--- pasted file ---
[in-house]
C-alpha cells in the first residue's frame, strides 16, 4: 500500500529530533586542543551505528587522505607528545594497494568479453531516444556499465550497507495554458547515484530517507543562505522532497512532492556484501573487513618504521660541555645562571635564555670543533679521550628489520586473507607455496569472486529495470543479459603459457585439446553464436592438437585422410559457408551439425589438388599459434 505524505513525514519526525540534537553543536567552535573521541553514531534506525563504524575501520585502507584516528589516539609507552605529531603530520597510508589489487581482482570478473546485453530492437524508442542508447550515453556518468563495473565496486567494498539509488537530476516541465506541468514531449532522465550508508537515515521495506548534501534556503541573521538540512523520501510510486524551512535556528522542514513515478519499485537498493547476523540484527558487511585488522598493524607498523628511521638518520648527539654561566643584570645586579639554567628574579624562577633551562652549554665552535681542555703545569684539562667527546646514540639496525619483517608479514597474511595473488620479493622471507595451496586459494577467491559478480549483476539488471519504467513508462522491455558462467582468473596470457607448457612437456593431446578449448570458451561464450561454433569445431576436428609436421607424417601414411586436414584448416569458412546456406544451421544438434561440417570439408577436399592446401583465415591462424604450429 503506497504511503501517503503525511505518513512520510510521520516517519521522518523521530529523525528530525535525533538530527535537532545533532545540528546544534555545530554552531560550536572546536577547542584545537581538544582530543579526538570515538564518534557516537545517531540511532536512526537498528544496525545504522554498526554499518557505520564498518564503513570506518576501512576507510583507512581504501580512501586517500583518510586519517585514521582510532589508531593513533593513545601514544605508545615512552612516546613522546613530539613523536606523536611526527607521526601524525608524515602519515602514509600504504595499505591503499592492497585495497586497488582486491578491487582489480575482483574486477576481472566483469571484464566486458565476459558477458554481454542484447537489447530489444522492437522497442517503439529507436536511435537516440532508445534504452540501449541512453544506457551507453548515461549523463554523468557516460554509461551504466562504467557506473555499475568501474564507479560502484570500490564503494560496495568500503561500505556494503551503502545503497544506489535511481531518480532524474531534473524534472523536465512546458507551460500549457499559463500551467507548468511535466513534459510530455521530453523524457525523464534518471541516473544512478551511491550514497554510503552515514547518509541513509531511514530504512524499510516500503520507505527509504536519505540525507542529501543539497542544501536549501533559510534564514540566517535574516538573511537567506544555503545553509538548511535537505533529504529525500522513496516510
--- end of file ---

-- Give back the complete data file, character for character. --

[in-house]
C-alpha cells in the first residue's frame, strides 16, 4: 500500500529530533586542543551505528587522505607528545594497494568479453531516444556499465550497507495554458547515484530517507543562505522532497512532492556484501573487513618504521660541555645562571635564555670543533679521550628489520586473507607455496569472486529495470543479459603459457585439446553464436592438437585422410559457408551439425589438388599459434 505524505513525514519526525540534537553543536567552535573521541553514531534506525563504524575501520585502507584516528589516539609507552605529531603530520597510508589489487581482482570478473546485453530492437524508442542508447550515453556518468563495473565496486567494498539509488537530476516541465506541468514531449532522465550508508537515515521495506548534501534556503541573521538540512523520501510510486524551512535556528522542514513515478519499485537498493547476523540484527558487511585488522598493524607498523628511521638518520648527539654561566643584570645586579639554567628574579624562577633551562652549554665552535681542555703545569684539562667527546646514540639496525619483517608479514597474511595473488620479493622471507595451496586459494577467491559478480549483476539488471519504467513508462522491455558462467582468473596470457607448457612437456593431446578449448570458451561464450561454433569445431576436428609436421607424417601414411586436414584448416569458412546456406544451421544438434561440417570439408577436399592446401583465415591462424604450429 503506497504511503501517503503525511505518513512520510510521520516517519521522518523521530529523525528530525535525533538530527535537532545533532545540528546544534555545530554552531560550536572546536577547542584545537581538544582530543579526538570515538564518534557516537545517531540511532536512526537498528544496525545504522554498526554499518557505520564498518564503513570506518576501512576507510583507512581504501580512501586517500583518510586519517585514521582510532589508531593513533593513545601514544605508545615512552612516546613522546613530539613523536606523536611526527607521526601524525608524515602519515602514509600504504595499505591503499592492497585495497586497488582486491578491487582489480575482483574486477576481472566483469571484464566486458565476459558477458554481454542484447537489447530489444522492437522497442517503439529507436536511435537516440532508445534504452540501449541512453544506457551507453548515461549523463554523468557516460554509461551504466562504467557506473555499475568501474564507479560502484570500490564503494560496495568500503561500505556494503551503502545503497544506489535511481531518480532524474531534473524534472523536465512546458507551460500549457499559463500551467507548468511535466513534459510530455521530453523524457525523464534518471541516473544512478551511491550514497554510503552515514547518509541513509531511514530504512524499510516500503520507505527509504536519505540525507542529501543539497542544501536549501533559510534564514540566517535574516538573511537567506544555503545553509538548511535537505533529504529525500522513496516510